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First in vivo animal studies on intraocular nanosurgery and multiphoton tomography with low-energy 80-MHz near-infrared femtosecond laser pulses

: König, K.; Wang, B.; Krauss, O.; Riemann, I.; Schubert, H.; Kirste, S.; Fischer, P.


Manns, F. ; Society of Photo-Optical Instrumentation Engineers -SPIE-, Bellingham/Wash.:
Ophthalmic technology XIV : 24 - 25, 27 January 2004, San Jose, California, USA. Papers presented at the 14th Conference on Ophthalmic Technologies
Bellingham, WA: SPIE, 2004 (SPIE Proceedings Series 5314)
ISBN: 0-8194-5222-X
Conference on Ophthalmic Technologies <14, 2004, San Jose/Calif.>
Fraunhofer IBMT ()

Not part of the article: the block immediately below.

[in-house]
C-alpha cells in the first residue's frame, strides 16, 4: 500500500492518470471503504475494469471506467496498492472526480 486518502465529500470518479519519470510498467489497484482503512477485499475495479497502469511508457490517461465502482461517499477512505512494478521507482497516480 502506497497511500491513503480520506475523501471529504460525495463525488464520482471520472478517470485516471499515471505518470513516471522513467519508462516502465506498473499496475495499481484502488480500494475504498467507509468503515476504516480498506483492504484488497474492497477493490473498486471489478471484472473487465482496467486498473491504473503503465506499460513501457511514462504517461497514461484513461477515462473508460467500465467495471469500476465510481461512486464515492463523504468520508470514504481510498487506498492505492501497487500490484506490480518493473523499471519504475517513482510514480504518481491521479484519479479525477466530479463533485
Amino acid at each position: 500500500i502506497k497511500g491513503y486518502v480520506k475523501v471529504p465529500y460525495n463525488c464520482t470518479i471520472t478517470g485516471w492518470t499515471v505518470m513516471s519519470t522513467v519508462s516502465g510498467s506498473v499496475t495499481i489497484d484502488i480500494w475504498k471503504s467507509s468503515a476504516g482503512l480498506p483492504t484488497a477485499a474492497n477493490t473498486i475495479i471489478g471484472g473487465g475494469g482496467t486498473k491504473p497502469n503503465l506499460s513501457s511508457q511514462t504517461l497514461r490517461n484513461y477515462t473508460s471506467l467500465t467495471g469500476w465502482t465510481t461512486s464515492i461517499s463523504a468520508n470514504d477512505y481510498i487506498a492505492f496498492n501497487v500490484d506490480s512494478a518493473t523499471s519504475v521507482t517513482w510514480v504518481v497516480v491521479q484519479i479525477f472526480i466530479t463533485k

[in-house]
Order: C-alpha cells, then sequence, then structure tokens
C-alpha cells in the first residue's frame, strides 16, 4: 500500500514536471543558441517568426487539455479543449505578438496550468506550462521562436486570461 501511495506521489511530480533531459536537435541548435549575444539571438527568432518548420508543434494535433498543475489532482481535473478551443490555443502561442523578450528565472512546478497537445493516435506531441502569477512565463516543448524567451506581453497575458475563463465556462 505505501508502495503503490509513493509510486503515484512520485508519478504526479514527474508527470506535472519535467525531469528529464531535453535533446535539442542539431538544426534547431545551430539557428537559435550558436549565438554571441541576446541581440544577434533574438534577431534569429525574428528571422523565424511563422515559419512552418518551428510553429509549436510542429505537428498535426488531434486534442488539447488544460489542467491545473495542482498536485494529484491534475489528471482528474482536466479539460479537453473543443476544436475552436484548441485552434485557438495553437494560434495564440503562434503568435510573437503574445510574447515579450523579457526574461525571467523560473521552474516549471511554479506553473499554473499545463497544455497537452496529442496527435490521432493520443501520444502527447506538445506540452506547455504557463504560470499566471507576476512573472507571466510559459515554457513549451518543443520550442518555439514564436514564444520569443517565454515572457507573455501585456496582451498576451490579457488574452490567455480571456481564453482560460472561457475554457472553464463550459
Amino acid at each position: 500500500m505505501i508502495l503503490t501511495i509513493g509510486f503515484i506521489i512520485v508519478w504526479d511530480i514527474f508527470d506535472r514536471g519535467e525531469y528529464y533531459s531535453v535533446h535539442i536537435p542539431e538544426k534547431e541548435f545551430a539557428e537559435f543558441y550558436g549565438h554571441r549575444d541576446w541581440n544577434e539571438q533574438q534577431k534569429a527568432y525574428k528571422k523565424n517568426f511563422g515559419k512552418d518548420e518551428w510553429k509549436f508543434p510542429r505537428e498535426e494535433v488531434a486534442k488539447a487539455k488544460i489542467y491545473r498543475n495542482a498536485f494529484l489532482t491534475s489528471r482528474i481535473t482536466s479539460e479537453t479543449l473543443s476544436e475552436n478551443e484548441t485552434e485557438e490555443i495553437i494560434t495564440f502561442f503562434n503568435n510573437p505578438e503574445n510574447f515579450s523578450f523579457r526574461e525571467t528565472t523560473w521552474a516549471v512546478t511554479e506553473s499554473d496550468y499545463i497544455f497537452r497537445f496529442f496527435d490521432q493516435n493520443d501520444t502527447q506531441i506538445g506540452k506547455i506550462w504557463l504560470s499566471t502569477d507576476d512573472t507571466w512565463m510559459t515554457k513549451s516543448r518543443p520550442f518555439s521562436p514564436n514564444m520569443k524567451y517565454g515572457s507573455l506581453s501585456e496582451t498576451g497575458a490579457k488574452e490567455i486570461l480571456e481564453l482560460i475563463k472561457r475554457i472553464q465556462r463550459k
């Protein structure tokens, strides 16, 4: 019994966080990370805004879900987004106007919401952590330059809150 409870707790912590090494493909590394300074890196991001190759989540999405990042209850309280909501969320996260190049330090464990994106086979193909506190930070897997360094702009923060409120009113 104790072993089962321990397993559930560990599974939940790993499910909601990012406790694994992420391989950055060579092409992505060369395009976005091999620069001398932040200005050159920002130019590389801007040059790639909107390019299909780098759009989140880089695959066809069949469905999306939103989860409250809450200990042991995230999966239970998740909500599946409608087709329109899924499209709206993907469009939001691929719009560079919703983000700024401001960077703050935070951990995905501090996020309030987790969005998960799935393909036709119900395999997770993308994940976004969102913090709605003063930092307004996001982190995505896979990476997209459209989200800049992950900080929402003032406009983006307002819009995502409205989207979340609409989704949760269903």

We report on a method for refractive laser surgery based on low-energy femtosecond laser pulses provided by ultracompact turn-key non-amplified laser systems. An additional excimer laser is not required for ablation of the stroma. The novel method has the potential to be used for (i) optical flap creation as well as stroma ablation and (ii) for non-invasive flap-free intrastromal ablation. In addition, 3D multiphoton imaging of the cornea can be performed. In particular, we used sub-nanojoule near infrared 80 MHz femtosecond laser pulses for multiphoton imaging of corneal structures with ultrahigh resolution (< 1 µm) as well as for highly precise intraocular refractive surgery. Imaging based on two- photon excited cellular autofluorescence and SHG formation in collagen structures was performed at GW/cm(sup 2) intensities, whereas destructive optical breakdown for nanoprocessing occurred at TW/cm(sup 2) light intensities. These high intensities were realized with sub-nJ pulses within a subfemtoliter intrastromal volume by diffraction-limited focussing with high NA objectives and beam scanning 50 to 140 µm below the epithelial surface. Multiphoton tomography of the cornea was used to determine the target of interest and to visualize intraocular post-laser effects. Histological examination with light- and electron microscopes of laser-exposed porcine and rabbit eyes reveal a minimum intratissue cut size below 1 µm without destructive effects to surrounding collagen structures. LASIK flaps and intracorneal cavities could be realized with high precision using 200 fs, 80 MHz, sub-nanojoule pulses at 800 nm. First studies on 80 MHz femtosecond laser surgery on living rabbits have been performed.